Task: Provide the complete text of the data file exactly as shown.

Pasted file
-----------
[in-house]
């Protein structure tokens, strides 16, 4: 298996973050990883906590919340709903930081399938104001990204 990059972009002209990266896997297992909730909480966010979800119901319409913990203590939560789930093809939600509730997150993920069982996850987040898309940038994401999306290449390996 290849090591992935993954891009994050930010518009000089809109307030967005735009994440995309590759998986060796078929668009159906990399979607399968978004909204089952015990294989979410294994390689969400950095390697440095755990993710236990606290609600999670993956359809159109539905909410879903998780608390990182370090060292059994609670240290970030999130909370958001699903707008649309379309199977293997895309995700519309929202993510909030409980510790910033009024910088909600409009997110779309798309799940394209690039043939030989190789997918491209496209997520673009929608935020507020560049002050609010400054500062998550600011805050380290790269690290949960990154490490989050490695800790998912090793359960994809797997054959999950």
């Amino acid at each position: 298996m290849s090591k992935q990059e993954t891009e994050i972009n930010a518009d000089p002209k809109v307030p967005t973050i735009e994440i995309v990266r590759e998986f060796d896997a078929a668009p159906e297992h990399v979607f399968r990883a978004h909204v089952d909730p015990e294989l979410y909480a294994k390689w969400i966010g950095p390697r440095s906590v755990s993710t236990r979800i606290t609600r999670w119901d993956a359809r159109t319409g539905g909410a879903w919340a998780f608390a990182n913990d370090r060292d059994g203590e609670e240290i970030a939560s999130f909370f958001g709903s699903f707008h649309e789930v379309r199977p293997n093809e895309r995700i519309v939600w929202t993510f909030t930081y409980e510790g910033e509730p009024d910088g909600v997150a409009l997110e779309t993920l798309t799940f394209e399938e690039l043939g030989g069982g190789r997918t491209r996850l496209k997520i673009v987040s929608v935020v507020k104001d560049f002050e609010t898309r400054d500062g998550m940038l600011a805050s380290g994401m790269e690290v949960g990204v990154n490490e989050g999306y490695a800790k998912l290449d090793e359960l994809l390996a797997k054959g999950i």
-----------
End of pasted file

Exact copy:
[in-house]
């Protein structure tokens, strides 16, 4: 298996973050990883906590919340709903930081399938104001990204 990059972009002209990266896997297992909730909480966010979800119901319409913990203590939560789930093809939600509730997150993920069982996850987040898309940038994401999306290449390996 290849090591992935993954891009994050930010518009000089809109307030967005735009994440995309590759998986060796078929668009159906990399979607399968978004909204089952015990294989979410294994390689969400950095390697440095755990993710236990606290609600999670993956359809159109539905909410879903998780608390990182370090060292059994609670240290970030999130909370958001699903707008649309379309199977293997895309995700519309929202993510909030409980510790910033009024910088909600409009997110779309798309799940394209690039043939030989190789997918491209496209997520673009929608935020507020560049002050609010400054500062998550600011805050380290790269690290949960990154490490989050490695800790998912090793359960994809797997054959999950």
């Amino acid at each position: 298996m290849s090591k992935q990059e993954t891009e994050i972009n930010a518009d000089p002209k809109v307030p967005t973050i735009e994440i995309v990266r590759e998986f060796d896997a078929a668009p159906e297992h990399v979607f399968r990883a978004h909204v089952d909730p015990e294989l979410y909480a294994k390689w969400i966010g950095p390697r440095s906590v755990s993710t236990r979800i606290t609600r999670w119901d993956a359809r159109t319409g539905g909410a879903w919340a998780f608390a990182n913990d370090r060292d059994g203590e609670e240290i970030a939560s999130f909370f958001g709903s699903f707008h649309e789930v379309r199977p293997n093809e895309r995700i519309v939600w929202t993510f909030t930081y409980e510790g910033e509730p009024d910088g909600v997150a409009l997110e779309t993920l798309t799940f394209e399938e690039l043939g030989g069982g190789r997918t491209r996850l496209k997520i673009v987040s929608v935020v507020k104001d560049f002050e609010t898309r400054d500062g998550m940038l600011a805050s380290g994401m790269e690290v949960g990204v990154n490490e989050g999306y490695a800790k998912l290449d090793e359960l994809l390996a797997k054959g999950i």